Glemser celebrated victory once again in 1971 with a European Champion title with Ford in the touring car championships and a win at the 24-hour Spa-Francorchamps event, and also held the title of German Motor Sport Champion in 1973 and 1974. However, following a severe accident caused by tyre damage at the Macau Touring Car Race, Southeast China, in November 1974, he decided to end his active motorsport career.
For ten years from 1990, Dieter Glemser was a member of the Mercedes-Benz Motorsport team, and as department manager was responsible for organisation. From 2001 to 2008, he worked on a freelance basis for Mercedes-AMG and Daimler AG for sport and driver safety training and at classic events. He continues to drive at Mercedes-Benz classic events to this day.
Born in Dorfen near Wolfratshausen/Munich on 30 September 1946
Jochen Mass, originally a trained seaman, began his richly varied motorsport career in 1968 racing touring cars for Alfa-Romeo and as a works team driver for Ford between 1970 and 1975. During this time, he won the 24 Hours of Spa-Francorchamps (1972). At the same time, he drove in Formula 2 (1973) and in 105 Formula 1 Grands Prix (1973/74 for Surtees; 1975-1977 for McLaren; 1978 for ATS; 1979/80 for Arrows; 1982 for March). With the 1985 German Sportscar Championship title and a stint as works driver at Porsche until 1987 under his belt, he was recruited for the Sauber-Mercedes team, also as a works driver.
He drove in Group C for this team until 1991. In the new Silver Arrow, the Sauber-Mercedes C 9, Jochen Mass won the 24 Hours of Le Mans together with Manuel Reuter and Stanley Dickens and finished runner-up in the 1989 World Championship. Three years later, Mass became involved in team management for the German Touring Car Championship.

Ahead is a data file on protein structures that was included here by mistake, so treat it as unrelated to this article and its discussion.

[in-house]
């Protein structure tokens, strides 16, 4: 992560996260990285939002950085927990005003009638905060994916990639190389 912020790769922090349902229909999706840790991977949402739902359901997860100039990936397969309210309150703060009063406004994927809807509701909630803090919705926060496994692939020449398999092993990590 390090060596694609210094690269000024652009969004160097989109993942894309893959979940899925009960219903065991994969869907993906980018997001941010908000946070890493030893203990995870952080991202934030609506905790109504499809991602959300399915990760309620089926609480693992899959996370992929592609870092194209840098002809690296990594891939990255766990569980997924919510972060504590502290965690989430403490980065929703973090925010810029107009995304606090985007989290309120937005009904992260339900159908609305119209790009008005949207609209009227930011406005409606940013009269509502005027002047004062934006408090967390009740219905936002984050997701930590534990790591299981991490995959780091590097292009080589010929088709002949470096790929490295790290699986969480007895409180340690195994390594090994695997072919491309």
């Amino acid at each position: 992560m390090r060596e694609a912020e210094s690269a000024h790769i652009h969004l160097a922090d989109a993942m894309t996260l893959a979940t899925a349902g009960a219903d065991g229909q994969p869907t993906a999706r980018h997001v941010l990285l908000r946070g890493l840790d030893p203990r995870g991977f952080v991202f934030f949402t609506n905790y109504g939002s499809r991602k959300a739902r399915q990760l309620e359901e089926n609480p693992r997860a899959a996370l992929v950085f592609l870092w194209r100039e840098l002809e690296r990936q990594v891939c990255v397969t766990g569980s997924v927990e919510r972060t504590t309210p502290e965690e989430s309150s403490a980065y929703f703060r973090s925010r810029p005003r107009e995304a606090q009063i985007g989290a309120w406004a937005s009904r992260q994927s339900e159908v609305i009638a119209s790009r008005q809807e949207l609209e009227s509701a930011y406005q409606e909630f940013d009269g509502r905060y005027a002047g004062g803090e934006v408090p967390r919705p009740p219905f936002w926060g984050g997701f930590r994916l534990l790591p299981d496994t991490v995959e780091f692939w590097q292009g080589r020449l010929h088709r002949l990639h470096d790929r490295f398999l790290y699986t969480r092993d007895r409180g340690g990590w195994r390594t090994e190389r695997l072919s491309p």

Jochen Mass still represents Mercedes-Benz at historical racing events and at vintage super sports car events. Whether it’s a 40-horsepower Simplex from 1902 or a Mercedes-Benz 300 SLR from 1955 – Jochen Mass knows them all and drives them all.
Vehicles of Mercedes-Benz Classic at the 2011 Eifelrennen
Mercedes-Benz W 196 R (version with open wheels), 1955
In 1954, the Silver Arrows returned as Mercedes-Benz entered the Formula 1 fray with the W 196. The first race for this new 2.5-litre racing car, the French Grand Prix in July 1954, ended with a double victory for Juan Manuel Fangio and Karl Kling. The eye-catching ‘Streamliner’ proved to be the right choice for the high-speed track in Reims.
In most races in the 1954 and 1955 seasons, however, a classic open-wheel monoposto was used, which was better suited for race circuits with lots of bends. Three other victories were secured in the W 196 R in 1954; in the following season it was five; and in both years Fangio became the world champion.
Year of construction: 1955
Engine size: 2496 cc
Performance: 290 hp (213 kW)
Maximum speed: approx. 300 km/h
Mercedes-Benz high-speed transporter, 1955
In 1955, Mercedes-Benz’s racing division created a high-speed transporter which incorporated the direct-injection, six-cylinder in-line engine of the 300 SL super sports car. Its job was to speedily transport broken-down racing cars to the workshop for repair, to bring in replacement cars as quickly as possible, and to transport others to test tracks with a minimum of fuss.
The 192 hp (141 kW) three-litre engine was fitted into the extended frame of a Mercedes-Benz 300 S luxury sports car. It could move the cab-over-engine truck, which weighed in at 2,100 kilograms, at an impressive 165 km/h. The range of the ‘express’ was around 600 kilometres, with fuel consumption of 25 litres per 100 kilometres – thanks to a 150-litre tank.
On the instruction of Rudolf Uhlenhaut, then head of passenger car development at Daimler-Benz AG, this one-off model was scrapped in December 1967. The Mercedes-Benz Classic Center spent several years building a replica of the transporter with its steel and aluminium body. This new edition of the express race transporter was finished in April 2001.
Year of construction: 1955
Engine size: 2998 cc
Performance: 192 hp (141 kW)
Maximum speed: 170 km/h
Source: Daimler AG